How Leaps In Technology Have Impacted The Over 50s
The fear of becoming obsolete or outdated can hit us all once we reach the age of 50.
As we enter our middle years, some of us may begin to feel a tad anxious about our position in a rapidly evolving world.
We might worry about losing our relevance, both professionally and within social circles, as younger generations appear to dominate technology and contemporary trends.
With the likes of ChatGPT making many roles in workplaces obsolete and altering the very foundation of communication in society, how will this all affect us over 50s?
Will it have an impact on our mental health?
How Technology Impacts The Middle Aged
Recent advances in communication technology have allowed older adults to easily connect with family and friends, reducing loneliness and enhancing their quality of life.
It has also improved banking and healthcare sectors.
Online banking and digital transactions provide convenience and accessibility for seniors, simplifying financial management.
Despite these benefits, technology is a primary cause of anxiety among the elderly.
Constant changes and improvements in technology can be difficult for older adults to keep up with and feel confident about adapting to.
Technology can become overwhelming
This could become overwhelming for them, leading to frustration, anxiety, and self-doubt.
Seniors might also be vulnerable to scams, cyberattacks, and online fraud due to their unfamiliarity with cybersecurity practices.
Limited experience navigating the digital world could make them more susceptible to deceitful schemes.
Many older individuals have experienced cyber-scams – cases where they purchased products from certain websites that were never delivered or encountered fraudulent callers.
Social media may exacerbate isolation
Ironically, while technology promotes connectivity, it may also cause social isolation for older adults.
If they believe they are unable to keep up with technological advancements, they might withdraw from digital interactions because they no longer feel capable of contributing meaningfully.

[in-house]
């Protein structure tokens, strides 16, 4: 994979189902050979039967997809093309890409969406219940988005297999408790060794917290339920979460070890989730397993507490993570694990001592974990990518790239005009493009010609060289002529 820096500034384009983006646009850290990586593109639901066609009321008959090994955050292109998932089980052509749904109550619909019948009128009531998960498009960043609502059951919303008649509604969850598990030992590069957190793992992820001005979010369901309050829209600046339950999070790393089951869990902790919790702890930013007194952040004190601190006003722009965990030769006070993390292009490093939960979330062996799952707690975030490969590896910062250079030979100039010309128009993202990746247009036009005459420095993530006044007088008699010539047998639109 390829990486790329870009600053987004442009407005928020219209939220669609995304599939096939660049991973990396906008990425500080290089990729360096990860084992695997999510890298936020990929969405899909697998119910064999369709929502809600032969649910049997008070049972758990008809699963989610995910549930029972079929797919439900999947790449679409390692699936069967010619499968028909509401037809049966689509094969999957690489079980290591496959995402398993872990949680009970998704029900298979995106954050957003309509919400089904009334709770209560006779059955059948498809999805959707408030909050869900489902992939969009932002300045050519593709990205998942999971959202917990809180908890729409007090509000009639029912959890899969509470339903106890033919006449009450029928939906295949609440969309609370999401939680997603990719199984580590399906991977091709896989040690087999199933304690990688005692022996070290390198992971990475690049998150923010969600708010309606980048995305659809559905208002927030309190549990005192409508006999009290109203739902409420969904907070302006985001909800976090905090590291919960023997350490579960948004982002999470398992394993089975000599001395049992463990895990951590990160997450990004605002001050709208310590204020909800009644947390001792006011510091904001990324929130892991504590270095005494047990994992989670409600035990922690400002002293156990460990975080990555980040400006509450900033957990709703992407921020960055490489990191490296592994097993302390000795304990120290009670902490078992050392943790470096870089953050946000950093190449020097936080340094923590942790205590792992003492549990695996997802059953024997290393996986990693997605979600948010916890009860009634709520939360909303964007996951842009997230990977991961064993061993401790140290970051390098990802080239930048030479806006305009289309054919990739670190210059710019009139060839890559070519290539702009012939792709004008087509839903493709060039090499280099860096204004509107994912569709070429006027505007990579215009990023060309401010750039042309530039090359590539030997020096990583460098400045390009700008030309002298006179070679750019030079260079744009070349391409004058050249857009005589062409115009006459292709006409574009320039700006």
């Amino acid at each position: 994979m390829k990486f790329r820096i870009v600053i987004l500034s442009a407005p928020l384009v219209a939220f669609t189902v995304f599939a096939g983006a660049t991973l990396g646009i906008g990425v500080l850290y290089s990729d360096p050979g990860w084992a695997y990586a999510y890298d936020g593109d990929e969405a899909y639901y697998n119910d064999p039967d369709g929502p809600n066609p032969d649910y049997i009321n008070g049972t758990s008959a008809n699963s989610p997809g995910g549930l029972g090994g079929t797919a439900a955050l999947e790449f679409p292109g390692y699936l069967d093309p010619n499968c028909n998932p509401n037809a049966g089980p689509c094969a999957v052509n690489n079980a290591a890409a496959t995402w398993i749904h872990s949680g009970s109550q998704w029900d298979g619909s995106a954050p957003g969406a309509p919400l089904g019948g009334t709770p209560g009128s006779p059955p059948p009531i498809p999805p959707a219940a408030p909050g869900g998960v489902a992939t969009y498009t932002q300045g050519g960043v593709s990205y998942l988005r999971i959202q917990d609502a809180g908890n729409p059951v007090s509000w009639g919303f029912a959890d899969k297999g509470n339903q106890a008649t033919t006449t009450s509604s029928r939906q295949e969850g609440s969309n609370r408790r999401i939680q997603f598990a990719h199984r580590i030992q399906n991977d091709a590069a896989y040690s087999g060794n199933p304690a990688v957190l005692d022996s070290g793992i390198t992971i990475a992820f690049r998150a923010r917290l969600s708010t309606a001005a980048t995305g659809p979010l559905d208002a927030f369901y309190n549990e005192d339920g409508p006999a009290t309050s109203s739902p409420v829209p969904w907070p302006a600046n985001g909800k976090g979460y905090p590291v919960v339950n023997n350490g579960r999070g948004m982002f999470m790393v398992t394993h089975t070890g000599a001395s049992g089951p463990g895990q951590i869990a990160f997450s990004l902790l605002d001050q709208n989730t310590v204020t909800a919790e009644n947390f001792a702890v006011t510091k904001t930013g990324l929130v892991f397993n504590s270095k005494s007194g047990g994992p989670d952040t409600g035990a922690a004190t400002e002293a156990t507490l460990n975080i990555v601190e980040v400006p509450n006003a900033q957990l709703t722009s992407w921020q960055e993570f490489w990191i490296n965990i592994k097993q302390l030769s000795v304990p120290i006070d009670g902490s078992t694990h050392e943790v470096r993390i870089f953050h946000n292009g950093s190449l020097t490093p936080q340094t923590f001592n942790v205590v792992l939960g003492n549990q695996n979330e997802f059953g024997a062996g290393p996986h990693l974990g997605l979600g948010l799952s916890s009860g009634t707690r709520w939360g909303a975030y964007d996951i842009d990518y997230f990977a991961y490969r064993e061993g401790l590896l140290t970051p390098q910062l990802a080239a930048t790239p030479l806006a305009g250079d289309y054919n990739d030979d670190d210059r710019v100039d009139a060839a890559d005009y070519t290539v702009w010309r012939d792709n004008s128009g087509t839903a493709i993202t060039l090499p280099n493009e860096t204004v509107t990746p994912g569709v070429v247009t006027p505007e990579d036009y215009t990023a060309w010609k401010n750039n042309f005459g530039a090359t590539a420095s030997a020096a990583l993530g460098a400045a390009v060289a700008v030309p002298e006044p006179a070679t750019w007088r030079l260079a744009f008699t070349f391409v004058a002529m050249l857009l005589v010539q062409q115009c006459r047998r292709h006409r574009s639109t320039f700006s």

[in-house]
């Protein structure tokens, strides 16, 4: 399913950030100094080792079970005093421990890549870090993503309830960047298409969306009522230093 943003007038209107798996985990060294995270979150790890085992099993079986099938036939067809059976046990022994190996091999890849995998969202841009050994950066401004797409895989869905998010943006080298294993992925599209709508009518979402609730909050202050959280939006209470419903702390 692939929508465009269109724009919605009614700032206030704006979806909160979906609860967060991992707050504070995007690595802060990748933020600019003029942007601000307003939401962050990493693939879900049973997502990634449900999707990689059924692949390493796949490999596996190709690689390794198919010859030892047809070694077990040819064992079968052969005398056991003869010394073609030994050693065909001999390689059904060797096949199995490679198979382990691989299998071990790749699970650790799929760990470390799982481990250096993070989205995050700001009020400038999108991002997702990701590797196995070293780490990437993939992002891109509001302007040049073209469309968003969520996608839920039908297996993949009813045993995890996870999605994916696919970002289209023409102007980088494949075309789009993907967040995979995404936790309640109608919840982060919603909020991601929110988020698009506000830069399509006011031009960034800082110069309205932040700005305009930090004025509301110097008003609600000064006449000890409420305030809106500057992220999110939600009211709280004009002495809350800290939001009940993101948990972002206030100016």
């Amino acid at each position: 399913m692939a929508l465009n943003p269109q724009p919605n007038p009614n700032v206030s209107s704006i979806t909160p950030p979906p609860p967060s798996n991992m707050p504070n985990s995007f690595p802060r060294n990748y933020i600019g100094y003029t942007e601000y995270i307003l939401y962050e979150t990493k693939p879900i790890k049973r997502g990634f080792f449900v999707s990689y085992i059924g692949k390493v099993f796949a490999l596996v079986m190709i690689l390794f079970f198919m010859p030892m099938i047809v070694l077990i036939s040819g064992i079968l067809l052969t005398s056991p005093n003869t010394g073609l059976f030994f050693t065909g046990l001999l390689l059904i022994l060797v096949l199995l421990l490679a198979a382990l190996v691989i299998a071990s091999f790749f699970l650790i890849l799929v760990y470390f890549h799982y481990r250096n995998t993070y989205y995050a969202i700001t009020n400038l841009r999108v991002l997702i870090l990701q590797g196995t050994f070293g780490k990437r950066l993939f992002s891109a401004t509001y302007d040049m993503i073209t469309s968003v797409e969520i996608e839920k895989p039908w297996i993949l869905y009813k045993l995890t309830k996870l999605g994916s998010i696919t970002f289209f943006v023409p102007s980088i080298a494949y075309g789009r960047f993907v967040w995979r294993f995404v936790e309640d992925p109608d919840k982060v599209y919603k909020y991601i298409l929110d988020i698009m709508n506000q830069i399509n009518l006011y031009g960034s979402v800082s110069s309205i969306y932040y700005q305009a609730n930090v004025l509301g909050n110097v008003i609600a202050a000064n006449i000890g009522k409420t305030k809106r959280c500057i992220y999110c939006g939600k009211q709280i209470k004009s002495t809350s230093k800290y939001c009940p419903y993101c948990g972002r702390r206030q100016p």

Is This Technological Gap Widening?
The generational gap in technological proficiency often leads to a preference for younger employees who are more adept with technology than seniors.
Professionals over 50 may lose their positions in favour of younger and more technologically proficient workers.
Such job losses can lead to financial stress, anxiety, and self-doubt about their abilities.
As one counselling psychologist explains, “Financial stress can become a major concern for the elderly due to perceived obsolescence, leading to potential financial insecurity, particularly when they rely on their job as their primary means of support.
Not feeling self-reliant exacerbates anxiety.
There is a negative impact on one’s self-identity because it relies on their roles and responsibilities at work, and losing that leads to self-doubt and a feeling of uselessness.”
Negative stereotypes in media about aging and technology can perpetuate the belief that seniors are technologically inept or out of touch.
Stereotypical ‘insults’ such as being referred to as ‘an analog person in a digital world’ can contribute to feelings of redundancy and lead to psychological distress.
These feelings can trigger anxiety and depression, which might eventually affect their physical health.
How This Can Impact The Socioeconomic Factor
Socioeconomic factors significantly influence how individuals perceive and adapt to technological changes.
Interconnected challenges faced by people depend on these factors.
Navigating through difficult situations becomes even harder where socioeconomic status comes into play.
As urbanization increases and nuclear families become more common, some elderly individuals may perceive themselves as less significant members of the family unit.
Traditional Knowledge can Be Eroded
In many communities, traditional knowledge and skills are highly prized.
However, technology’s advancement may eclipse the importance of these traditional skills, leading older generations to feel inadequate and redundant.
Language barriers may make it difficult for older individuals primarily speaking regional languages with limited exposure to more universally-spoken languages to access and utilize technology, resulting in alienation.
This perception can lead to diminished self-worth and a decline in self-confidence.
Consequently, they may avoid new experiences or opportunities, feeling reluctant to adopt new technologies or participate in new activities.
The fear of being left behind can also contribute to feelings of isolation and loneliness, especially if their abilities and knowledge are no longer perceived as relevant.
Some seniors may be resistant to embracing new technologies, trends, or ideas, fearing that doing so will cause them to appear outdated and hinder personal growth and adaptation.
“This emotional burden may affect their mental health, potentially leading to symptoms of depression or anxiety,” warns one expert.
We need to recognize that individuals over 50 possess a wealth of life experience and wisdom.
Encouraging age-inclusive attitudes can help dispel doubts and uncertainty, that can arise when someone is middle-aged.
So moving forward we need to accept that there is a role for everyone in the workplace. And use our combined skills and life experience to enhance the technological age that we’re living in,